Even though the U.S. unemployment rate remains high and job concerns are on the minds of many Americans, some sectors, including many green jobs, may have an optimistic future.

A recent study by the Brookings Institute found that the growth of green jobs may have even accelerated during the recent global recession, and industries "ranging from wind and solar energy to smart grid applications and professional energy services — grew twice as fast as the rest of the economy.” However, according to HuffPost blogger Mark Muro, green jobs are still more of an “appropriate ambition than a large source of near-term employment.”

For environmental supporters and proponents of green-collar jobs, some of the expected budget cuts from the recently passed debt limit bill are alarming. The extent of cuts won't be decided until later this year, but the Environmental Protection Agency and the Interior Department may lose funding to a number of their programs, reports The Week. Many worry what will happen to green industries if lawmakers “gut the EPA.” According to Ben Schreiber, a tax analyst with Friends of the Earth, “the clean-energy revolution" will become "a casualty of these cuts.”

Despite this, there are green jobs available and efforts are being taken to connect underprivileged jobseekers with them. California currently leads the nation in green jobs with over 300,000 currently employed in green industries.

There is little question that green jobs do exist, but it is still unclear what actually constitutes a green job. According to TIME, this ambiguity means that “advocates on both sides of the issue can run wild.”

For workers who hold one of America's 2.7 million “clean” jobs, their paychecks may be larger than those in other sectors, a Brookings study recent found. For those looking to become a part of the emerging green economy, check out this list of some green jobs and online resources that could help you find them:

Solar Power

With recent scientific breakthroughs in solar panels and rising public awareness, the solar industry is growing rapidly, according to SustainableBusiness.com. According to the U.S. Energy Information Administration, solar energy accounted for only one percent of renewable energy consumption in the U.S. in 2010, "despite growing rapidly at an average annual rate of 12 percent."

Wind Power

With a surprising number of jobs focused locally, the growing wind industry offers many opportunities, according to Green Career Guide. The many steps involved in harnessing wind power, from analysis to manufacturing, installation to maintenance, mean that individuals with different backgrounds and skill levels may be able to find jobs. At 11 percent of U.S. renewable energy, wind also comprises a much larger percentage than solar.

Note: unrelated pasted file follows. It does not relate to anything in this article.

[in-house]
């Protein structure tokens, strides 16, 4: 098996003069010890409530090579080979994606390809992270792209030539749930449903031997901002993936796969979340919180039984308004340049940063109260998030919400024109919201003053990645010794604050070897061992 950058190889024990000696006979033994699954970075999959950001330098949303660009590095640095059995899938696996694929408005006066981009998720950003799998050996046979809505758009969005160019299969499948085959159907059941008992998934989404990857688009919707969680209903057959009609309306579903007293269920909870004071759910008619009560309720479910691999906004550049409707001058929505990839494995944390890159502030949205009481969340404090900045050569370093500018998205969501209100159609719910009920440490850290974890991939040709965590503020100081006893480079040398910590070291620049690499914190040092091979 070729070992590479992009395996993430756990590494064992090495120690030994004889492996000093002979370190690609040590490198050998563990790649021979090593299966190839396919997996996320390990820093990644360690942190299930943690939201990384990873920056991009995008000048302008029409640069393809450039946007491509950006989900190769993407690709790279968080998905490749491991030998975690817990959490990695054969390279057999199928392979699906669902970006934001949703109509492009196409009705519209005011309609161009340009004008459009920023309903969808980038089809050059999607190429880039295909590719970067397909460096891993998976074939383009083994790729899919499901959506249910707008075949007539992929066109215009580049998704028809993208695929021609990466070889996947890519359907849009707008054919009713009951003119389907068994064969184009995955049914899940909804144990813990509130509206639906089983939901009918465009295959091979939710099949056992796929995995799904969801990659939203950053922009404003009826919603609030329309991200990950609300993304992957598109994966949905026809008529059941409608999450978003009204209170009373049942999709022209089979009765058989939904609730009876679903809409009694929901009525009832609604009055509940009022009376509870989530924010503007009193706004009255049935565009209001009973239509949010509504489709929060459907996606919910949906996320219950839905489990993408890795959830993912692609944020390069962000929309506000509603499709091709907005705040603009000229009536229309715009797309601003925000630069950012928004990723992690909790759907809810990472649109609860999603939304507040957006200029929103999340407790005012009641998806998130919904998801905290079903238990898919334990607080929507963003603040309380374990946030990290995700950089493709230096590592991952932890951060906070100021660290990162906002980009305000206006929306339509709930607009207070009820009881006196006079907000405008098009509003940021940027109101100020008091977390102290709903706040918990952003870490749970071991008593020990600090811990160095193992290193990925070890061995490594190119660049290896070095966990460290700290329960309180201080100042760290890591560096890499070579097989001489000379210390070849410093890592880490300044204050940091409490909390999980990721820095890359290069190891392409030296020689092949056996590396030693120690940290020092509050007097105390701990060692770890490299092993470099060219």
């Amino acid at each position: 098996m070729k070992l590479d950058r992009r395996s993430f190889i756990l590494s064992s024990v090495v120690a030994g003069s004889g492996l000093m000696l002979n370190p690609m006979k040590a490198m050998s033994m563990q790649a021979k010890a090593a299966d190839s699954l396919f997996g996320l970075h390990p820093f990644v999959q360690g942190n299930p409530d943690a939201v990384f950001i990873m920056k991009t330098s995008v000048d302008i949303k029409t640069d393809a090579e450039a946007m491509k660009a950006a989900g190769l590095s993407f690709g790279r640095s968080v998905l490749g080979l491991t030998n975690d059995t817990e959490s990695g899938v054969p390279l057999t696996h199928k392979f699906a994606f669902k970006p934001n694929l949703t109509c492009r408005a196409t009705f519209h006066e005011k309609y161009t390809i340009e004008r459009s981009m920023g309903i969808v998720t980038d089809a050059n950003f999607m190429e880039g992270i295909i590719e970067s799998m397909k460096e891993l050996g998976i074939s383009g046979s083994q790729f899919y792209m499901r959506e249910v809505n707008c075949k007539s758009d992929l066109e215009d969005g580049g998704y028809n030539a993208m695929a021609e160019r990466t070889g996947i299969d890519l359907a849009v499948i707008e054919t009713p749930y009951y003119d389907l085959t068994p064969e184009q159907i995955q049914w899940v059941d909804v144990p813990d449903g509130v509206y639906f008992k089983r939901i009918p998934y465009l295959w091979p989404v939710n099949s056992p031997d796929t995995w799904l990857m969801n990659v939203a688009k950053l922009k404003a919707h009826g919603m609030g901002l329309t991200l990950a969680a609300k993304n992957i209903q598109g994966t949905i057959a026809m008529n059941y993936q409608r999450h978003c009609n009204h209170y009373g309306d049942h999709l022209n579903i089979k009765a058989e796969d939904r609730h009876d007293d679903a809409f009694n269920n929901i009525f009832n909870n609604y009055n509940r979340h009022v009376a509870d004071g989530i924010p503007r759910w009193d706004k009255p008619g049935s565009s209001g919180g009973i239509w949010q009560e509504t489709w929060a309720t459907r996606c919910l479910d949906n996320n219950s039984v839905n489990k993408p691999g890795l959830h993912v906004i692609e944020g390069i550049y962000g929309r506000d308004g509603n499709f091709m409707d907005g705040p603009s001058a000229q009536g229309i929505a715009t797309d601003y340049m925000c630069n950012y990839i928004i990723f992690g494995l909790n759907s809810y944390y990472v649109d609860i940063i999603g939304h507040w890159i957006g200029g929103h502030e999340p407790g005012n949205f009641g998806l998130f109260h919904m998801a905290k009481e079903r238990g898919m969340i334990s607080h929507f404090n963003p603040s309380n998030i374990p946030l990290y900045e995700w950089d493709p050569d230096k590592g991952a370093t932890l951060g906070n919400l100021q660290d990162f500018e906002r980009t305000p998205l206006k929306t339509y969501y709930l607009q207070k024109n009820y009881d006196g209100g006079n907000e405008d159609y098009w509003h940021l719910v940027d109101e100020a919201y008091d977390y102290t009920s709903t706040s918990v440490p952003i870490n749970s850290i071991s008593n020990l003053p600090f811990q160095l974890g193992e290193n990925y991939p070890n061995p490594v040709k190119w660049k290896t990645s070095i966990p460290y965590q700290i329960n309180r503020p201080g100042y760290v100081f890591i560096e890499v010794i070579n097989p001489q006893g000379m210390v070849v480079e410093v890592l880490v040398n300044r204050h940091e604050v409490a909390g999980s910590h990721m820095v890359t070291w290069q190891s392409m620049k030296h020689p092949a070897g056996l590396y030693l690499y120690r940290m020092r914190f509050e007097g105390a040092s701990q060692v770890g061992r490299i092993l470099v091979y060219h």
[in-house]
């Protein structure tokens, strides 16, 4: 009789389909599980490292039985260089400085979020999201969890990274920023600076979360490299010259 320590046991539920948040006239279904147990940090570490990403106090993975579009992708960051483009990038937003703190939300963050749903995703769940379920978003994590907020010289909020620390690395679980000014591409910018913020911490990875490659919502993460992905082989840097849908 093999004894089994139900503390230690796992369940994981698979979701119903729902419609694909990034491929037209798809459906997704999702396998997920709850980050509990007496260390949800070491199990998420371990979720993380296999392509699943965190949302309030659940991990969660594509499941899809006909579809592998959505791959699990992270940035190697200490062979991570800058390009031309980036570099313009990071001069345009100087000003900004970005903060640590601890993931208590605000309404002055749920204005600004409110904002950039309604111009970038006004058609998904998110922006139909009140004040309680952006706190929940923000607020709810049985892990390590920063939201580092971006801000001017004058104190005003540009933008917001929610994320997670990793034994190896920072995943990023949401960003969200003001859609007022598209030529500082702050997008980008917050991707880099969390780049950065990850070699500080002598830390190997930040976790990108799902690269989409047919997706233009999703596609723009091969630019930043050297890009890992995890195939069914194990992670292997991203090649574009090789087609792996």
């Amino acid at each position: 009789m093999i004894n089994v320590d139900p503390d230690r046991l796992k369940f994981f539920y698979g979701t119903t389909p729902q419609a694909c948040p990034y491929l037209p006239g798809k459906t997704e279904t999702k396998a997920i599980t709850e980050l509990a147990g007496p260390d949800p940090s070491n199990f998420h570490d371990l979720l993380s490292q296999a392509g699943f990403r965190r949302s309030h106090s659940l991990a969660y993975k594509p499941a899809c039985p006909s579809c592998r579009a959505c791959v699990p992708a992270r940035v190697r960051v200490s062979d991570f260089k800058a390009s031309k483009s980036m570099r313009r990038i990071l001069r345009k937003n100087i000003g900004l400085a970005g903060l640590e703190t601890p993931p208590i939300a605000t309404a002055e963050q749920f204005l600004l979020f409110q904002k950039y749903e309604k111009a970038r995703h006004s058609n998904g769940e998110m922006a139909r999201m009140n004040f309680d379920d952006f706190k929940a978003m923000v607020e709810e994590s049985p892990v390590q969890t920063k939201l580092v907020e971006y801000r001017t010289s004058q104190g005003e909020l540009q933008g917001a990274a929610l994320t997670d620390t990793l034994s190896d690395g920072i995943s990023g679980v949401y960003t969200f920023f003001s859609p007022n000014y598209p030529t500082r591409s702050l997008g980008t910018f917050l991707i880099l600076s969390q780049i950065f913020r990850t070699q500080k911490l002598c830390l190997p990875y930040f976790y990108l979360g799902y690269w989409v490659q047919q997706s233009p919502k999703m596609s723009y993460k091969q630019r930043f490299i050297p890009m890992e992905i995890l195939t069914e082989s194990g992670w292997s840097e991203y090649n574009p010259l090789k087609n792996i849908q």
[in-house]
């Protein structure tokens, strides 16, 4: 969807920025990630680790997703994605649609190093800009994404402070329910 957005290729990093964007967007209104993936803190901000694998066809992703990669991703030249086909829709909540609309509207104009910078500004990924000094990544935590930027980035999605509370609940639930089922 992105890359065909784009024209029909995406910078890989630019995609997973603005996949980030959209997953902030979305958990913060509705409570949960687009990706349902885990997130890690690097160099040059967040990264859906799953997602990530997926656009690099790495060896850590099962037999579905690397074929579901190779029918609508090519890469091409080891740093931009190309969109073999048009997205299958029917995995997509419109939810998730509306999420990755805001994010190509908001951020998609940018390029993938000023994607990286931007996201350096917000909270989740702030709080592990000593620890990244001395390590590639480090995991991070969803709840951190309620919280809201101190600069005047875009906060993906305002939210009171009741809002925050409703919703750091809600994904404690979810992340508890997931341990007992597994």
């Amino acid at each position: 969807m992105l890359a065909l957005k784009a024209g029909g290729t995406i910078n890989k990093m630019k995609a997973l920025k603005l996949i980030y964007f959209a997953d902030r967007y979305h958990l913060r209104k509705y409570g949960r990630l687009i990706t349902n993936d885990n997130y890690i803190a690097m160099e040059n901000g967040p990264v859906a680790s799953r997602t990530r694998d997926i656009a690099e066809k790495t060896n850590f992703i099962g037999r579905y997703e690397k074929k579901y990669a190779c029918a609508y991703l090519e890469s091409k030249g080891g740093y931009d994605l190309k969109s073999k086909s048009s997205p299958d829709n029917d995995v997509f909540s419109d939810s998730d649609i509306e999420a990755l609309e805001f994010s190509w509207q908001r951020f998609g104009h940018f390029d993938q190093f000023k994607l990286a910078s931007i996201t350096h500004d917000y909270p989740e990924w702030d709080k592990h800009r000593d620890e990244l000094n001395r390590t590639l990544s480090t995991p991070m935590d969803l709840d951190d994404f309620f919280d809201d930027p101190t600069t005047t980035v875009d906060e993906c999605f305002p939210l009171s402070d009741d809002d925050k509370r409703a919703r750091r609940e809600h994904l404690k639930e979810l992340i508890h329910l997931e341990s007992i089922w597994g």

With a growth in standards like LEED certification, updating buildings to be more environmentally friendly is a growing trend. There are many ways to retrofit existing buildings, according to Green Career Guides, with a number of specialty positions in various fields. Forbes reports that retrofitting a home can reduce energy consumption by between 20 and 40 percent. According to a 2009 report by the U.S. Green Building Council, which developed the LEED certification, there is a bright future for green construction and retrofitting. In 2009, they projected the creation of over 200,000 jobs and $12.5 billion in GDP from LEED-related construction over the following four years.

Mass Transit

Green jobs can also exist in well-established sectors. Public services, such as mass transit, offer opportunities for green jobs. According to a 2011 report by the American Public Transportation Association, over 400,000 Americans are employed in public transportation. American public transportation systems also help to reduce consumption of gasoline by 4.2 billion gallons annually, according to PublicTransportation.org.

Auto Industry

Another well-established industry that could have a greener future is the auto industry. Despite heated debates in the auto industry over Obama's plan for increased fuel standards in the coming decades, the administration's plan to have one million plug-in electric vehicles on the road by 2015 could be coming true.

If you are looking for a green job, there are a number of web resources that can help you in your search. Environmental Career Center has an extensive job listing database, along with news and updates on green careers.

Eco.org and Environmental Career Opportunities also have a large number of green job postings, with many posted quite recently.

Green Jobs Network has green job listings searchable by city, state or category and a number of resources for job seekers, including an email list and a blog.

Green Jobs Ready has a database that currently has over 7,000 green jobs listed. The site also has a section on training and certification for green jobs.

Eco Employ has listings for green jobs in both the private and public sectors and offers resume advice for job seekers.

Article courtesy of huffingtonpost.com

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